Woman dies after passive euthanasia ruling

A 32-year-old woman who was completely paralysed and had been on life support since she was six, died on Wednesday after her respirator was unplugged, in Sweden's first case of euthanasia, a Stockholm hospital said.

“The patient who asked the health board to die, died at 5:33 pm after her respirator was unplugged,” Annakarin Svenningsson, a spokesperson for Stockholm’s Danderyd hospital told AFP.

Sweden’s National Board of Health and Welfare (Socialstyrelsen) last month authorised passive euthanasia, whereby patients may request the termination of their treatment knowing that this will lead to their death.

The ruling followed a request for clarification by doctors, as Swedish law allowed for patients to refuse treatment, but assisted suicide – including shutting off respirators – was classified as a crime.

Active euthanasia, such injecting a person with drugs in order to make them die, is still illegal in Sweden.

The change was also made following the request by the 32-year-old woman who died on Wednesday, whose name has not been disclosed.

Totally paralysed and dependent on a respirator since the age of six, she asked requested it be shut off when she was asleep.

“I don’t want to suffer or rot any longer, the respirator is the only thing keeping me alive,” she wrote.

After permission was granted for her to die, the woman told the Expressen daily : “I am very happy and at peace with my soul.”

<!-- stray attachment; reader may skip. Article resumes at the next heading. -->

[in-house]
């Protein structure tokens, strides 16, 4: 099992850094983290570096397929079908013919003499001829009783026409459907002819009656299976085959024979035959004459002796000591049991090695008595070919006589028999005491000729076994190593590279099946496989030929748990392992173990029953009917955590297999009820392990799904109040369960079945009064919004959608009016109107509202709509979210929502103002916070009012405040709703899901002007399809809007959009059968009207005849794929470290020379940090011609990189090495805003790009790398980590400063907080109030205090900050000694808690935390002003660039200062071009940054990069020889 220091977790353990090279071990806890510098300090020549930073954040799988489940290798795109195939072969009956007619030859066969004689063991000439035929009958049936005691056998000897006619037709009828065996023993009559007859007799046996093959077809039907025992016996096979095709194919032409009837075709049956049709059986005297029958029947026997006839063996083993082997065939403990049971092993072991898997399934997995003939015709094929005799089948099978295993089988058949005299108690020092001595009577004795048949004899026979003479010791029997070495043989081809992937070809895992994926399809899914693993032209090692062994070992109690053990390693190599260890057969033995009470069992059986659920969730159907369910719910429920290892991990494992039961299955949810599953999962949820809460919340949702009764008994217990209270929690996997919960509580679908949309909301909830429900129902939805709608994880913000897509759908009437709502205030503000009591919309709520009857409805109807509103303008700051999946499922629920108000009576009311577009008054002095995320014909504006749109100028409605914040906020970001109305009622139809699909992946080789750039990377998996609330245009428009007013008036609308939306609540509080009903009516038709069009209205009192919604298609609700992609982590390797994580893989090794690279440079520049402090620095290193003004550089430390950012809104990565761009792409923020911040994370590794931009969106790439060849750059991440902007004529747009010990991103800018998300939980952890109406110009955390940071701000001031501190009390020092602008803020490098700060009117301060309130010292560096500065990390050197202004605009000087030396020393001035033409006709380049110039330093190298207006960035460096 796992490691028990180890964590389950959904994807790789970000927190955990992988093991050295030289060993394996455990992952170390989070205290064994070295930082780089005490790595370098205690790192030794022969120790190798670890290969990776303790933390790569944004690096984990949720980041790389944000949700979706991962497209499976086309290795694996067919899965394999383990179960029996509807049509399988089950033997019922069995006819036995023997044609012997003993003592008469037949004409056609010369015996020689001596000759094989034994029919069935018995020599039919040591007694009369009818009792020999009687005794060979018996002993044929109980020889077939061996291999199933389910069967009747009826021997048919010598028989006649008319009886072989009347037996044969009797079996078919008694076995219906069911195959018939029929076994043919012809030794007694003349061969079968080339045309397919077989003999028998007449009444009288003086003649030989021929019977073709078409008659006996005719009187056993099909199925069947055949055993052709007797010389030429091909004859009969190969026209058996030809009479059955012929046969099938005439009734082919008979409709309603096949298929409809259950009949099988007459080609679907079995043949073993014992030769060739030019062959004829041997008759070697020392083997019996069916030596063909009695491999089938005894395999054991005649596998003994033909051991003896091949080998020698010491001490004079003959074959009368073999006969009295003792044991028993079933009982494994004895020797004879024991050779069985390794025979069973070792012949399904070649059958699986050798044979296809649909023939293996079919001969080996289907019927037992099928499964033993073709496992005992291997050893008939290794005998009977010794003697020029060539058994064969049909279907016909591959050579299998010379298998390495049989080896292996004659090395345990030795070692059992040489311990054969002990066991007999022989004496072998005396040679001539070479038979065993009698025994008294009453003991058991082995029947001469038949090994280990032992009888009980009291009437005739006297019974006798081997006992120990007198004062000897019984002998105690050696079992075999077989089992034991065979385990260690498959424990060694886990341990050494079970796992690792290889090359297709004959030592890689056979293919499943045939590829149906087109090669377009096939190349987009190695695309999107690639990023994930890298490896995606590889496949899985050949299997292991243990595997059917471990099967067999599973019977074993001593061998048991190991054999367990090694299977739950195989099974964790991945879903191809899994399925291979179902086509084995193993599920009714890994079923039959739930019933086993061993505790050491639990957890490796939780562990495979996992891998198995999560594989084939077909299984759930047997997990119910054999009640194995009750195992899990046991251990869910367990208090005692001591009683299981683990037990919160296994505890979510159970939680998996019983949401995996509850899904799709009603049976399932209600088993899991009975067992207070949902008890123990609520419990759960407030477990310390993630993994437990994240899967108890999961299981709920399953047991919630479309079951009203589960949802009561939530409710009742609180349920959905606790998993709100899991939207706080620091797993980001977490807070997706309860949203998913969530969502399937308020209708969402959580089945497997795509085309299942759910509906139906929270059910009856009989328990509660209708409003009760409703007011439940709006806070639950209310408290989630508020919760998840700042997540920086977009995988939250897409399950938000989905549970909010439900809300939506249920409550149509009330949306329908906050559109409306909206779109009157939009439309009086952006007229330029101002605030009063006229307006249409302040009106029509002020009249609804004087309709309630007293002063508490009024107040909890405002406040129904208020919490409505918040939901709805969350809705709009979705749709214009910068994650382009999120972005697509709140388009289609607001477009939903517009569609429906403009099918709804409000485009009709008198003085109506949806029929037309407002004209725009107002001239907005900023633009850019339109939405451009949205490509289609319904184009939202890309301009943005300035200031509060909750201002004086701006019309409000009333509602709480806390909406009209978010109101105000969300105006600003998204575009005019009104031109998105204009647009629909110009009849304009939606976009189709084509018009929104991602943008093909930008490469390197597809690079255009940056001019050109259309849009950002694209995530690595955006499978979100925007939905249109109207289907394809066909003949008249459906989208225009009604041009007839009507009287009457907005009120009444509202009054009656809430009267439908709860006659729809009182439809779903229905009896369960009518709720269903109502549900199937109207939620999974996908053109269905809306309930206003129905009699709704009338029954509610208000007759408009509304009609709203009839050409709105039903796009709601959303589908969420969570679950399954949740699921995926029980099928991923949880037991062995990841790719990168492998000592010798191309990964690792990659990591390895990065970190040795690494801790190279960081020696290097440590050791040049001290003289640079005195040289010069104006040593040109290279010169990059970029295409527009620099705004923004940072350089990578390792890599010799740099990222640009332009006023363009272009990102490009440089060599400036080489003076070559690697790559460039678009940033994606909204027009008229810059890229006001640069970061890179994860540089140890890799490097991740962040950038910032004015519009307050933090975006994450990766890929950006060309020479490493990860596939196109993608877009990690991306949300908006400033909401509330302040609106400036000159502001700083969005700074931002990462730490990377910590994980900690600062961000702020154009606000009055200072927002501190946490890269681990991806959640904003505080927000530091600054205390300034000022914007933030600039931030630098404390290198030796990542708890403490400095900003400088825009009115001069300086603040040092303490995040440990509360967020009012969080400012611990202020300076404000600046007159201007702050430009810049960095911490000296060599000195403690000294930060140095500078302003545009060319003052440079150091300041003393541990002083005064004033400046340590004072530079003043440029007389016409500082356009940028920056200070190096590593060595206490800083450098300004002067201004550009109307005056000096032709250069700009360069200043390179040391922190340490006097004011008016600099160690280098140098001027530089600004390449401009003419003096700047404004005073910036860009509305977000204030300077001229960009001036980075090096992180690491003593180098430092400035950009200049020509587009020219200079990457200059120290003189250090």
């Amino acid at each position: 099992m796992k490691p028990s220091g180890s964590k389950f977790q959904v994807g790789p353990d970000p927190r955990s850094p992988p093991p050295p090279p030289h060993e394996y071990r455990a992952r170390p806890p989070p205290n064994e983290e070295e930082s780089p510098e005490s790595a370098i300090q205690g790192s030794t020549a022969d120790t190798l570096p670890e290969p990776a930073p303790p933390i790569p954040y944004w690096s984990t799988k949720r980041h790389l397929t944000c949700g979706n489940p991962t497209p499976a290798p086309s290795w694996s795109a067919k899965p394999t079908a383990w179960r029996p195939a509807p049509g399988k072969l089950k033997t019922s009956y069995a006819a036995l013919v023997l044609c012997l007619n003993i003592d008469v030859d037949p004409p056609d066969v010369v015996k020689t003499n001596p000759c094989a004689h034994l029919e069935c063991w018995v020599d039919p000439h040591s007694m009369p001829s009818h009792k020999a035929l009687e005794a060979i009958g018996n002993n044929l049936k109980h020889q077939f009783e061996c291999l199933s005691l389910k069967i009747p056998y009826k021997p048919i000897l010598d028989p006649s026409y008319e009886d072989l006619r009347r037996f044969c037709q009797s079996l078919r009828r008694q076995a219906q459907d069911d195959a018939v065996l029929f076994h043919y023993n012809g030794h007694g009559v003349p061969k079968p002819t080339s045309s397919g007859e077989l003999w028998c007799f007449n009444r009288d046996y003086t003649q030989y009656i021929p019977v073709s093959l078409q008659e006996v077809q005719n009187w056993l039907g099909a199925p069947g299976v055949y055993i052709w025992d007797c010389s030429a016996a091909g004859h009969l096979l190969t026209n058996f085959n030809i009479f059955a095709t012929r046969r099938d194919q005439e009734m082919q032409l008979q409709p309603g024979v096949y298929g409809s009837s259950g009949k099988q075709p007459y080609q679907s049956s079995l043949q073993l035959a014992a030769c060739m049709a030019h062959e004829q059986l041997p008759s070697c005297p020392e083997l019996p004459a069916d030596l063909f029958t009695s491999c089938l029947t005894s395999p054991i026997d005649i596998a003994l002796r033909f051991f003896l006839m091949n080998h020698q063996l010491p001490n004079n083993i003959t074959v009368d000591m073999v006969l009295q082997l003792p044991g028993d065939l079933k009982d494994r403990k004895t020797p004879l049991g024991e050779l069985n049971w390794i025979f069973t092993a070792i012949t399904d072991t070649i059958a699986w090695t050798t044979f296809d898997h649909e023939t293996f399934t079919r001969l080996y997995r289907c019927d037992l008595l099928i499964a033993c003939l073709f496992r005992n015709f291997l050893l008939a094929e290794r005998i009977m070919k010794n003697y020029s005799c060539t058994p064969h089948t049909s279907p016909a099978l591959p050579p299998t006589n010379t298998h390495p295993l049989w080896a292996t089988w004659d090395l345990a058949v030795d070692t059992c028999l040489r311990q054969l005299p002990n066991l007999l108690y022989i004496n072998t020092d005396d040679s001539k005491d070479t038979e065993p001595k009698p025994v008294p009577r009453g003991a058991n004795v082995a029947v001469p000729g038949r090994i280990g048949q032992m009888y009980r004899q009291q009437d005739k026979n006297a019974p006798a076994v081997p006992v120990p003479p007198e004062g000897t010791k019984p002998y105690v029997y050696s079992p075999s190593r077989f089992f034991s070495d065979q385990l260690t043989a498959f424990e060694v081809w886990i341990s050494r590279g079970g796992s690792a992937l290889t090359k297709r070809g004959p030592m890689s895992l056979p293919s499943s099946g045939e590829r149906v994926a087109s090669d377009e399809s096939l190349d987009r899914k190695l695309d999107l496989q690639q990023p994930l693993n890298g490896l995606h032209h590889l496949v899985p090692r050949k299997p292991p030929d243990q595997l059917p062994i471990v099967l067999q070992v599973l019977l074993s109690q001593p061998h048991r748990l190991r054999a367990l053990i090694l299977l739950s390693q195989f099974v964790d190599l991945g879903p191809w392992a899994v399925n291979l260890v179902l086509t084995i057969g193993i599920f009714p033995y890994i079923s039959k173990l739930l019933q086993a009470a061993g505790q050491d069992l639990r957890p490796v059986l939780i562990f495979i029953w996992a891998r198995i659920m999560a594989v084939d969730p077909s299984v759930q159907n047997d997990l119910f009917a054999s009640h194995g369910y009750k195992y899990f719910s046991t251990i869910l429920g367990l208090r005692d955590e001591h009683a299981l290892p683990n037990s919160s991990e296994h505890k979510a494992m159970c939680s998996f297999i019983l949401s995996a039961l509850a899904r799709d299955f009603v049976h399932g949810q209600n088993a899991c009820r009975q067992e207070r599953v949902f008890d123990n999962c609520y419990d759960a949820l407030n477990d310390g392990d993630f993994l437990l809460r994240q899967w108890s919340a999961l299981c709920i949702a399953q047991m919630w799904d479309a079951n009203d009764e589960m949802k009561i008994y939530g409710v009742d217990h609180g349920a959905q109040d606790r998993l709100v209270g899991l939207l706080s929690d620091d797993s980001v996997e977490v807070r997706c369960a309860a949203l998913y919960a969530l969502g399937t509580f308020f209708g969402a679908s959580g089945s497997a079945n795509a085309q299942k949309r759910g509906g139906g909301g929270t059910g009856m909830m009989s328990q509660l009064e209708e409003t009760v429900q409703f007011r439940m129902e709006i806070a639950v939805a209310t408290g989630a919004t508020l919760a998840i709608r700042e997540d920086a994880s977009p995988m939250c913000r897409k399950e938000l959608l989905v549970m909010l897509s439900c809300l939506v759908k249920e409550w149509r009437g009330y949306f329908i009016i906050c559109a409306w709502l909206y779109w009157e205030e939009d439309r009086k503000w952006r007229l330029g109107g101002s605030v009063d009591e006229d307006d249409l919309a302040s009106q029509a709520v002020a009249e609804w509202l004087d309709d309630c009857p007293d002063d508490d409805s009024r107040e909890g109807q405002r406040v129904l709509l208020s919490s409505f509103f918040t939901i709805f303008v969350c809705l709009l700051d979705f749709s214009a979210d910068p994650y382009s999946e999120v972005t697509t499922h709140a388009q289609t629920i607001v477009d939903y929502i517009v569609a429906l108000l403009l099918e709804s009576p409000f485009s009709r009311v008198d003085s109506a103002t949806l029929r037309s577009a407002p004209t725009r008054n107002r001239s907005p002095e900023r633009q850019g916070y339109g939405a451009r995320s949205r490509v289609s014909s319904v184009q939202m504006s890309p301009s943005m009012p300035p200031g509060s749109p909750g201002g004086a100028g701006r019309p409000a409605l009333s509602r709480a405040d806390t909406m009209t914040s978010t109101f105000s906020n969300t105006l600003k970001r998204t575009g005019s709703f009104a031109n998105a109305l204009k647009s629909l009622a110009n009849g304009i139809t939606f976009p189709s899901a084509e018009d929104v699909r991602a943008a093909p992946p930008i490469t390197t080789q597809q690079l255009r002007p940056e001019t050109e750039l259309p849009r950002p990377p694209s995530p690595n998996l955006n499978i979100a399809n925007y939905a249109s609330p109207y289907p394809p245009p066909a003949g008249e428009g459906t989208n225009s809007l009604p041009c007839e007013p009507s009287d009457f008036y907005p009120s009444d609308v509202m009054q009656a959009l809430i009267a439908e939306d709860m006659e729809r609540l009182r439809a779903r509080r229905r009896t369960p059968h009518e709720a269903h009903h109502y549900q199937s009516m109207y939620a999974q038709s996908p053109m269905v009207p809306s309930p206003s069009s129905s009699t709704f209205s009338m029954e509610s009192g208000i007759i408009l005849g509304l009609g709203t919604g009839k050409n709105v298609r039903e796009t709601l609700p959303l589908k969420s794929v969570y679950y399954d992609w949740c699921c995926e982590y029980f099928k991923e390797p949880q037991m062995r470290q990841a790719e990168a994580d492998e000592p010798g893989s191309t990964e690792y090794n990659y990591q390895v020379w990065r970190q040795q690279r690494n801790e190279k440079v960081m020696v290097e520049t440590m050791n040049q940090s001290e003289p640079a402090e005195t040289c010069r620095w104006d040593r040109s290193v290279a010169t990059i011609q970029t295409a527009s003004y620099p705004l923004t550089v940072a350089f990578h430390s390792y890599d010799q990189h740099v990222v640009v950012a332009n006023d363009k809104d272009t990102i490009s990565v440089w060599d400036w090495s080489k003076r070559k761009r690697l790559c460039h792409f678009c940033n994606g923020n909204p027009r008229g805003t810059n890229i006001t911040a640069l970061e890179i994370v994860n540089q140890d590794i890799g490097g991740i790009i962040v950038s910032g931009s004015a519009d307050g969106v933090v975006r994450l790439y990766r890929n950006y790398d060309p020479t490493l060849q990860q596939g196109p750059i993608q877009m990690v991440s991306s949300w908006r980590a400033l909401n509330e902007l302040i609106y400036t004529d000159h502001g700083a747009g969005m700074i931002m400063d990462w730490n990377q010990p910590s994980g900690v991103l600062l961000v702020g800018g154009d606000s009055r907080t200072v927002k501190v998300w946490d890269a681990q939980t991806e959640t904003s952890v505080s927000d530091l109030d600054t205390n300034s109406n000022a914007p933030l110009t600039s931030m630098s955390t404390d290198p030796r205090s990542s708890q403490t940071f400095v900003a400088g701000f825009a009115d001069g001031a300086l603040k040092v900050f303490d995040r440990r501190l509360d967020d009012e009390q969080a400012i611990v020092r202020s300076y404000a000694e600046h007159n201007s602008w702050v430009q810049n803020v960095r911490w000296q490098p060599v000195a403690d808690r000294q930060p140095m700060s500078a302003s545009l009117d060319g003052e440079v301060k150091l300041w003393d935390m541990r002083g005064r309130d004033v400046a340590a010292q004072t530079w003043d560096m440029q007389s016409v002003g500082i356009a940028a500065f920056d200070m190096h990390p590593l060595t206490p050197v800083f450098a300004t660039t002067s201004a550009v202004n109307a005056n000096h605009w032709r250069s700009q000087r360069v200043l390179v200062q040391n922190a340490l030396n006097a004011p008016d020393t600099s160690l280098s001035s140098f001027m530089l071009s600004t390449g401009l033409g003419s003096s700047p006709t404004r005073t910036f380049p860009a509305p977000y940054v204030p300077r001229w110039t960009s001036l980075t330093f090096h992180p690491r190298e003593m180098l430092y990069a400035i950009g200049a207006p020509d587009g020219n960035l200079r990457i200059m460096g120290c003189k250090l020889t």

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Doc freed in baby death case reports colleagues

The doctor who was cleared in the infant euthanasia case in October last year has reported her colleagues to the National Board of Health and Welfare (Socialstyrelsen) for giving what turned out to be a fatal dose of the anesthetic thiopental to the prematurely born and brain damaged baby.

Doc freed in baby death case reports colleagues

According to the trade paper Läkartidningen, the woman has written in her report that several colleagues administered the drug to the baby without entering it in her medical notes.

It was the discovery of lethal levels of thiopental in the baby’s system that led to the suspicions against the doctor in the first place.

During the trial, a nurse testified that she has witnessed thiopental being administered to the little girl on two occasions and there are documents that indicate another two times she was given the drug, but this had not been entered into the baby’s medical chart.

The doctor also criticized the hospital in her report saying that she had previously brought the un-recorded doses to the attention of her superiors without them acting on it.

The case stems from the death of a 3-month-old infant girl at the Astrid Lindgren Children’s hospital in Stockholm in September 2008.

The girl was terminally ill and had serious brain damage after having been born 15 weeks prematurely. The birth was complicated and the baby was born unconscious due to a lack of oxygen.

In consultations with the parents, the girl was taken off life support on September 20th, 2008.

A month later, the girl’s parents filed a complaint with police alleging the newborn hadn’t received proper treatment after an autopsy revealed the infant had received abnormally high doses of thiopental.

During the trial, the parents said that the care their baby had received prior to her death was “beneath contempt”.

But in acquitting the doctor in October, the court said it could not be determined exactly how high a dose the baby had received, nor how the baby received the anaesthetic, and therefore the doctor could not be found guilty.

The Local/rm